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Colonel Taggart was born in Orrville, Ohio, October 6, 1858, the son of Samuel M. and Sarah Jane Taggart. After attending Orrville public schools and Wooster College, Taggart was appointed to the Academy by Major William McKinley. Upon graduation in 1883, Taggart was commissioned second lieutenant of infantry.

After serving on frontier duty at Fort Douglas, Utah, where he became well known as an expert rifle shot, he was ordered to Cuba in 1898. As captain and major, he saw active duty in the war with Spain. In July, 1899, he was appointed major, 28th U.S. Volunteer Infantry and went with his command to the Philippines. While in the Philippines, Major Taggart was twice awarded Silver Star Citations for gallantry in action against the insurgent forces.

Taggart was, in 1902, made Chief of Police at Manila and later commissary officer of the Army transport RELIEF. After a short tour at Fort Leavenworth, Taggart returned, in 1906 to the Philippines to command the Second District of Leyte against the Pulajanes. Two years later he was made quartermaster of the transport CROOK in the Alaska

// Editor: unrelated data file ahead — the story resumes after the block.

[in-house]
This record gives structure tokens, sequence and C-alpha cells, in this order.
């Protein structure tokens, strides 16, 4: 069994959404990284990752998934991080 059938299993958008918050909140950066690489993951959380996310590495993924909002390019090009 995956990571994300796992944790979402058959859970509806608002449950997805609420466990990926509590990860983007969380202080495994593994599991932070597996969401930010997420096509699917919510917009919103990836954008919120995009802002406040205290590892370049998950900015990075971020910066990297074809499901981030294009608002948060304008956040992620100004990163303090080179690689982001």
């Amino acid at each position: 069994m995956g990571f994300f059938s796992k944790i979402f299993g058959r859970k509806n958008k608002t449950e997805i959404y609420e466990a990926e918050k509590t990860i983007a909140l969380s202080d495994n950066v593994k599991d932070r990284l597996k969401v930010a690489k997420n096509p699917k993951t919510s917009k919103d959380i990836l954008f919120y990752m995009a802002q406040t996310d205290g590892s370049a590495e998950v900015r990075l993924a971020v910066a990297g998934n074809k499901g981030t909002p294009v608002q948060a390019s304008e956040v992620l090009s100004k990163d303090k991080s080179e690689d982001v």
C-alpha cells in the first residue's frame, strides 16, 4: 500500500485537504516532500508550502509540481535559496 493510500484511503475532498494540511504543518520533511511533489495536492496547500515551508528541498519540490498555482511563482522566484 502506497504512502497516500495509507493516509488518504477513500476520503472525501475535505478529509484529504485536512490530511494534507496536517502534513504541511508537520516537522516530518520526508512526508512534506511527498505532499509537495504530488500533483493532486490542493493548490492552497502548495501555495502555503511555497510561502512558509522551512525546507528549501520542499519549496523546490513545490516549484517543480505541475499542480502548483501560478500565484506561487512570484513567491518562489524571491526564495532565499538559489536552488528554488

Service and then again ordered to duty in the Philippines with the 24th Infantry. In 1910 Taggart returned to the United States and was assigned to duty at Fort Ontario.

After being stationed at various posts in the United States, Colonel Taggart, at the outbreak of World War 1, assumed command of the officers training camp at the Presidio of San Francisco. Later he took command of the American troops at Vladivostok and served there for the remainder of the war.

When he retired in 1920, upon his own request after more than 41 years' service, Colonel Taggart made his home in Baguio. Not content to lead a life of inactivity, he served as a member of the City Council and as Vice-Mayor of Baguio for a number of years. Colonel Taggart died on September 18, 1935, at Baguio from injuries he suffered in an automobile accident. He was buried in Orrville with military honors.

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Post 3446 430 West Market Street, Orrville Ohio 44667